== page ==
Are Chokes More Dangerous for Older People Who Train BJJ?

Roger Gracie chokes Tarsis Humphreys
Roger Gracie sinking a choke against Tarsis Humphreys at the 2010 Brazilian Jiu-Jitsu World Championship.

This week I received this email from Chris, one of the Mighty 600,000:

I’m a BJJ blue belt in my late 40’s and I train pretty hard, five or six days a week. My dad, who is a doctor, is concerned because he says that being choked unconscious can lead to a stroke in people over 40 years old. I’ve never been choked unconscious, although I’ve been choked woozy plenty of times. (I play it safe and tap early, unless it’s obvious the other guy doesn’t really have the choke.)

Nevertheless, I’m wondering if you guys have heard anything about choking being more dangerous to “older” participants. As far as I’m concerned, old guys rule in BJJ, but it would be good to know of any health concerns to watch out for.

Thanks,

Chris

Naturally the first thing we do here on The FightWorks Podcast in situations like this is to reach out to our chief medical expert Doc. Doc is an emergency medicine doctor here in San Diego, a training partner of mine, and JUST GOT HIS BLACK BELT ON SATURDAY! (way to go Doc!!!).

Doc wrote back promptly by email with this intel:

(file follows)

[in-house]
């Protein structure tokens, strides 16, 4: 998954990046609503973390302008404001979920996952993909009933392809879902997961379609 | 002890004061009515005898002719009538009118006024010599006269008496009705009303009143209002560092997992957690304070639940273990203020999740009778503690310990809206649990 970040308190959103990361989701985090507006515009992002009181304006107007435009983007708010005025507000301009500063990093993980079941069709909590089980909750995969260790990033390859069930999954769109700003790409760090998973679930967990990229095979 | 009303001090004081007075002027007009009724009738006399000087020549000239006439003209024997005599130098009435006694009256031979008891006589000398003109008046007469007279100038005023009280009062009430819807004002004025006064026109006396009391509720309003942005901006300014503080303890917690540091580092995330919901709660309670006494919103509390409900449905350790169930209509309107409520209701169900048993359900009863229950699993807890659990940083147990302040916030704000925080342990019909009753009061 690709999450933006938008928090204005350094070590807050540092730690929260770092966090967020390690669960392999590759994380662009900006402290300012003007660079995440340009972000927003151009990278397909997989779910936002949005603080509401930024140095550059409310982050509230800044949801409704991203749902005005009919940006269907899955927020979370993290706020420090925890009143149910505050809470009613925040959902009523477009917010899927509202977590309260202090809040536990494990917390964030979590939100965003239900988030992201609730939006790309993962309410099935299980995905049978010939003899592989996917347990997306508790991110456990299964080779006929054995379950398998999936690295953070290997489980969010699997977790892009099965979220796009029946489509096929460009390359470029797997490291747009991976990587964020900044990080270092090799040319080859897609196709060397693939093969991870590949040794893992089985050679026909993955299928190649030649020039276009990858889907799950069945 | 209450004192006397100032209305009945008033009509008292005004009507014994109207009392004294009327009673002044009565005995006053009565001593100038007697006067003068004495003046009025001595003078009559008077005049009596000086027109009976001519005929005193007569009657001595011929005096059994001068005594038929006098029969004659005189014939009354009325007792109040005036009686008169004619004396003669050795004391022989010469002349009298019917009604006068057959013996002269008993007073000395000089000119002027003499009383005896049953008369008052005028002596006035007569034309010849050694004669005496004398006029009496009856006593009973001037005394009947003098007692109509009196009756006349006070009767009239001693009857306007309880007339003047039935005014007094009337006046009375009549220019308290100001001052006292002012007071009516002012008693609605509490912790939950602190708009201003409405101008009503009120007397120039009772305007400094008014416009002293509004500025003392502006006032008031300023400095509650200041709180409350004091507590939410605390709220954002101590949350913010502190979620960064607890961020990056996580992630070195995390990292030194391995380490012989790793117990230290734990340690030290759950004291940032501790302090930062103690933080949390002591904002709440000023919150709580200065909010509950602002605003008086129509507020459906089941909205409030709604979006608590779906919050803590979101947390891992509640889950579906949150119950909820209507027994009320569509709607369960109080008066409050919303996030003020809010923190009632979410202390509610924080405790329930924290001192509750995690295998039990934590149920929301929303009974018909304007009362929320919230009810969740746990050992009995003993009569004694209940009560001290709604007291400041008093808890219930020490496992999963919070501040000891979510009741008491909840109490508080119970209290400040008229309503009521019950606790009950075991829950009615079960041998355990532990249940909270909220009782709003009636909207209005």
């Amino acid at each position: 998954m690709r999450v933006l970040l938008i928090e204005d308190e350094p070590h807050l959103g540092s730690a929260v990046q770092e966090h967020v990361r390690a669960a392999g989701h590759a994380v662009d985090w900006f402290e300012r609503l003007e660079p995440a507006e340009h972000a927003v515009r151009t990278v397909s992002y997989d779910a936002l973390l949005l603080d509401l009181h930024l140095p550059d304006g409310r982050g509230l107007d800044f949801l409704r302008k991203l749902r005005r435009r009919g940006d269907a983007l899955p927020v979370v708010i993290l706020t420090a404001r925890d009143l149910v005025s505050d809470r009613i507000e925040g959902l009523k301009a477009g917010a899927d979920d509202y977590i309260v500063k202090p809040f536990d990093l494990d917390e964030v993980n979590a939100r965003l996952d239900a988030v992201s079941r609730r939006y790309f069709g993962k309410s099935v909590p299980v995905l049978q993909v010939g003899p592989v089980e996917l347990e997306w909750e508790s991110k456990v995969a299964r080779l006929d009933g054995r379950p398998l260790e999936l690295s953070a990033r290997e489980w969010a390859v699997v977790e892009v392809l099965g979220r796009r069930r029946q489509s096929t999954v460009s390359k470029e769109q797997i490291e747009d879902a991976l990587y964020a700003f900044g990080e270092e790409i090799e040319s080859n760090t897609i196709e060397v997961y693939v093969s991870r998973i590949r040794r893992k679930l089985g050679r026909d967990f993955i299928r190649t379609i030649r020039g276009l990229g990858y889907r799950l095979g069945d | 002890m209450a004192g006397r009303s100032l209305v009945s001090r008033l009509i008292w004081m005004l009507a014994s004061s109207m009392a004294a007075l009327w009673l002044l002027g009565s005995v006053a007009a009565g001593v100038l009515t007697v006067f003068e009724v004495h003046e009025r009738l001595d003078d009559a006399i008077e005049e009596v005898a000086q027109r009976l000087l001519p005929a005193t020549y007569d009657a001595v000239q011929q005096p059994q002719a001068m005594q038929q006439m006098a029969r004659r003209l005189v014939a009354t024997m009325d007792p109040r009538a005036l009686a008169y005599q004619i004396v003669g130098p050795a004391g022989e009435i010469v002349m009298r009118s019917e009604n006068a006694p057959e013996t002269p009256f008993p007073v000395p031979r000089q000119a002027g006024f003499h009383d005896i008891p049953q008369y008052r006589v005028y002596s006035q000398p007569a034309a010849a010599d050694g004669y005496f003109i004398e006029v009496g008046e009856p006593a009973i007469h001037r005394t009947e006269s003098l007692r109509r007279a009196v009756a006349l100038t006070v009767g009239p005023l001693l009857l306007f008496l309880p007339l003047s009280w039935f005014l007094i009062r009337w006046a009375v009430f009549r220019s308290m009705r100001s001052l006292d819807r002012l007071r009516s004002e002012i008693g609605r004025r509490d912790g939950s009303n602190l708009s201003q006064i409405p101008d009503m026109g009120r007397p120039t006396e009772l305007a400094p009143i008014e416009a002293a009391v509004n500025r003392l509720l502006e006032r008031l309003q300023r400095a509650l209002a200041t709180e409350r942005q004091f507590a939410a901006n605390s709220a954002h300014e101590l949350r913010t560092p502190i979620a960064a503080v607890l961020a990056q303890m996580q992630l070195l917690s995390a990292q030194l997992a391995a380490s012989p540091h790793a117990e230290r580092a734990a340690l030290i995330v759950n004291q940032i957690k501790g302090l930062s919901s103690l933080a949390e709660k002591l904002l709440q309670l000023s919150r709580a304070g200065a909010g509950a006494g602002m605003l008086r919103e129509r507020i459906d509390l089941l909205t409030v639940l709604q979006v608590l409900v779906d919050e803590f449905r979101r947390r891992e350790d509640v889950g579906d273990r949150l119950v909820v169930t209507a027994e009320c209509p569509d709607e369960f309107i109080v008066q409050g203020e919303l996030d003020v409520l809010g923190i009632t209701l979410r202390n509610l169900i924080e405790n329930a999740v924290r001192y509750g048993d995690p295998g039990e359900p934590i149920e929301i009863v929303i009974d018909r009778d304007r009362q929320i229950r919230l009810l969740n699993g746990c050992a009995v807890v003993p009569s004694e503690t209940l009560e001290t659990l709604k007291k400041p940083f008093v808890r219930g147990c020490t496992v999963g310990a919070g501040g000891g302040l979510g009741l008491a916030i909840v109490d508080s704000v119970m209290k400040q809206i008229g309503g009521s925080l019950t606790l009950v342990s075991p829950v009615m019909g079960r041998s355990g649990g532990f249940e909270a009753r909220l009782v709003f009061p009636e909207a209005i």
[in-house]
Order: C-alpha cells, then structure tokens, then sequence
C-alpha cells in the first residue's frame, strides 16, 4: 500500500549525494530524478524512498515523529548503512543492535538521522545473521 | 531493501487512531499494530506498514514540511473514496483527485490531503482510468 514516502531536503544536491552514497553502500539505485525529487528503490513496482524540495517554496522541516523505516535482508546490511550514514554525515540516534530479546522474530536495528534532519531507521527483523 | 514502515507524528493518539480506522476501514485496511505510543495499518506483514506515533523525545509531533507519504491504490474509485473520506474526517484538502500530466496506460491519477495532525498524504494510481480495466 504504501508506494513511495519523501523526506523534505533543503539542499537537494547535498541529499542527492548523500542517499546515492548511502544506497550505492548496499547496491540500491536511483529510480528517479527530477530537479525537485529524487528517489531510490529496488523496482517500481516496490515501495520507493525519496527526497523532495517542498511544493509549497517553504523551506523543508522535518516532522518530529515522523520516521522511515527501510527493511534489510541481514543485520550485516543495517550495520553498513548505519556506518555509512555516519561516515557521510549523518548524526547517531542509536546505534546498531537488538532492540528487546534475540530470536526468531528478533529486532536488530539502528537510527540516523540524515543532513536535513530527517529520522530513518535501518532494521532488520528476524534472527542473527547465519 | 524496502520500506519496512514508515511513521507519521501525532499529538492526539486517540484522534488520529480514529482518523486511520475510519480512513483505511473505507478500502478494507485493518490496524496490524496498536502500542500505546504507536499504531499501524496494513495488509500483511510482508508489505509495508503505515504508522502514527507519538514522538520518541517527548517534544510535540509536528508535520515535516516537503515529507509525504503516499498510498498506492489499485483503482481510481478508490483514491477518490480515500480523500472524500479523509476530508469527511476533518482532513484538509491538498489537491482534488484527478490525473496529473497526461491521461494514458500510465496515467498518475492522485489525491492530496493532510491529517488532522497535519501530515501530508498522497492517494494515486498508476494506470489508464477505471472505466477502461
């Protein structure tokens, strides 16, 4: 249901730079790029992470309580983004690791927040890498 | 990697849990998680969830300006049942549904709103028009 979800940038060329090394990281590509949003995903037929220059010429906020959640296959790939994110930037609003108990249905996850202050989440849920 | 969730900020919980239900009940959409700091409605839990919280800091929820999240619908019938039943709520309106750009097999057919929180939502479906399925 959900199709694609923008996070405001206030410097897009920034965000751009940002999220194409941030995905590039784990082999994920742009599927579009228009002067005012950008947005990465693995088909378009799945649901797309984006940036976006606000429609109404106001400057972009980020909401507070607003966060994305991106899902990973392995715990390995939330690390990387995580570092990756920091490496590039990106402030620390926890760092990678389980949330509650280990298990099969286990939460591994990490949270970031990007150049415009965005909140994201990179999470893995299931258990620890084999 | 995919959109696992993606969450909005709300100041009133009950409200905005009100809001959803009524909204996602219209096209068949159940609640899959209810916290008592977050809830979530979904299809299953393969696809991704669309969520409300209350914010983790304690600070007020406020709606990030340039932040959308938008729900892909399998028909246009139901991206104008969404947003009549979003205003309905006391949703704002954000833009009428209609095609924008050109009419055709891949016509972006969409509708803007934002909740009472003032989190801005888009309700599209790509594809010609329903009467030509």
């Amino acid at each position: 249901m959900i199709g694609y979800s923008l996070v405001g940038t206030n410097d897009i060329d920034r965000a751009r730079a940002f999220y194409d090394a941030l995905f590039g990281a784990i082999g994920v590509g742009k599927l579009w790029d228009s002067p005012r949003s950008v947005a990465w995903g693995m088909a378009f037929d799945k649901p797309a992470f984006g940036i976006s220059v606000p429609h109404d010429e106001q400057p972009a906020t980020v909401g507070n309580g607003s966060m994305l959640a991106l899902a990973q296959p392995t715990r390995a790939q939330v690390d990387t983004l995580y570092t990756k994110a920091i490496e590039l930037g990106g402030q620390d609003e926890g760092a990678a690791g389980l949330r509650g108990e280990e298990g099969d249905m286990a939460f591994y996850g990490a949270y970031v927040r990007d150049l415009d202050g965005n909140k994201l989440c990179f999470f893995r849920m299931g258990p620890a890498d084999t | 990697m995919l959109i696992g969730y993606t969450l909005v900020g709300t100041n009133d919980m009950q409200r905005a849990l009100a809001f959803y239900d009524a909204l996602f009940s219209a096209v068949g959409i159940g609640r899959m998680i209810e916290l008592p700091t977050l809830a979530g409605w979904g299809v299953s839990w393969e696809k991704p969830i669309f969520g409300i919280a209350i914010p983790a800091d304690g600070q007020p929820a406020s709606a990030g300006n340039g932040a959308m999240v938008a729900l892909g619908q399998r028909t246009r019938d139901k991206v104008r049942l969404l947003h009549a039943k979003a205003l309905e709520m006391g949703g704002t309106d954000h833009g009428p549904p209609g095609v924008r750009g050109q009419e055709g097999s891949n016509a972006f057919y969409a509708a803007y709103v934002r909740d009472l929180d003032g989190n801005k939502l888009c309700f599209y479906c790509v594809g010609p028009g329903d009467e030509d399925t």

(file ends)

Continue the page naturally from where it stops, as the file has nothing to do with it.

Interesting question and not an easy one to answer. Theoretically I would imagine there could be some truth to this. If an older person has atherosclerosis leading to obstruction of one or more of the blood vessels supplying blood to the brain, with compression of another vessel blood flow could be more compromised compare to if no such obstruction were present. Whether the brain itself would be more predisposed to the adverse consequences of ischemia (loss of oxygen via lack of blood flow) via a chokehold with advancing age I imagine is also theoretically possible. There is no magic to the age of 40 and when any of these things could occur though. The vessels themselves may be more at risk for damage from a chokehold with advancing age. There is not evidence of any of this that I am aware of although just because there is not does not preclude it from being true.

Hope that helps.

So it sounds like a good time to reinforce the most important rule of training Brazilian jiu-jitsu: tap early, tap often. In the case of older folks who train jiu-jitsu, it may be smart to tap even earlier.

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